|Soil del15N of surface soils vs. C:N. n=1000. Most of the points are from Africa and US at this point.|
Nitrogen isotopes have the potential to integrate important aspects of the N cycle. In the short-term, vegetation del15N (adjusted for mycorrhizal type) is probably the best index of N availability to plants. When N availability is high, gaseous N loss is more common, which enriches plants in 15N.
Soils are a better long-term integrator of the N cycle as plant material gets incorporated into soil organic matter.
Global patterns for soil 15N have been worked through once or twice. Amundson et al. did the first synthesis of global patterns and showed that soils in drier, hotter climates were enriched in 15N. These ecosystems should have the greatest fraction of N lost via fractionating pathways like denitrification.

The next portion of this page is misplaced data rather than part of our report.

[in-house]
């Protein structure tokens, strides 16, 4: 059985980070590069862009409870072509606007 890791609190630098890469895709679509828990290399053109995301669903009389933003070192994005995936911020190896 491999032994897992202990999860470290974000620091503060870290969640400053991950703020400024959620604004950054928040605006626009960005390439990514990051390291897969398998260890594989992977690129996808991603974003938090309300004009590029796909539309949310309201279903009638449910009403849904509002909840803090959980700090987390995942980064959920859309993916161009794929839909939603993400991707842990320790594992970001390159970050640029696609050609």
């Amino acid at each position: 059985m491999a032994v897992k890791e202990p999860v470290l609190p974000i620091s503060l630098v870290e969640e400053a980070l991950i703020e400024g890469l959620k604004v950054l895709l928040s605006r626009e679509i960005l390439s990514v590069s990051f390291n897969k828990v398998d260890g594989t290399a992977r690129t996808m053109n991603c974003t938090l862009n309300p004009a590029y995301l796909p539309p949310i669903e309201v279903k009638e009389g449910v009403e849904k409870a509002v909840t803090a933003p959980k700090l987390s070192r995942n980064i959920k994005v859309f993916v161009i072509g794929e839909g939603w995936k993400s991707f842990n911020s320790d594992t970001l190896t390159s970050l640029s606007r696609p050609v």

Houlton and Bai (2009) looked at soil 15N patterns and calculated that terrestrial world has an average signature of +5‰. One of their advances was to show that the signatures of NO3- being leaches were similar to that of soils, which implicates gaseous N loss as the primary pathway of enrichment.
Given all that, it is still an open question as to what are the proximal controls on whether soils lose a lot of N to denitrification. Are there other characteristics of soils that are associated with isotopic enrichment (i.e. high N availability) beyond being hot and dry?
I think I'll try to tackle this in a synthesis. Above are data from 1000 soils that I've pulled together so far. One thing that's clear is that soils with high C:N are rarely enriched much. Likely these soils would have low N availability and little denitrification. Low C:N soils often have high del15N, which implies high rates of denitrification.
But there are also low C:N soils that aren't enriched in 15N. Why not? Are they cold? Wet? Do they have high pH?
That alone is a pretty interesting question.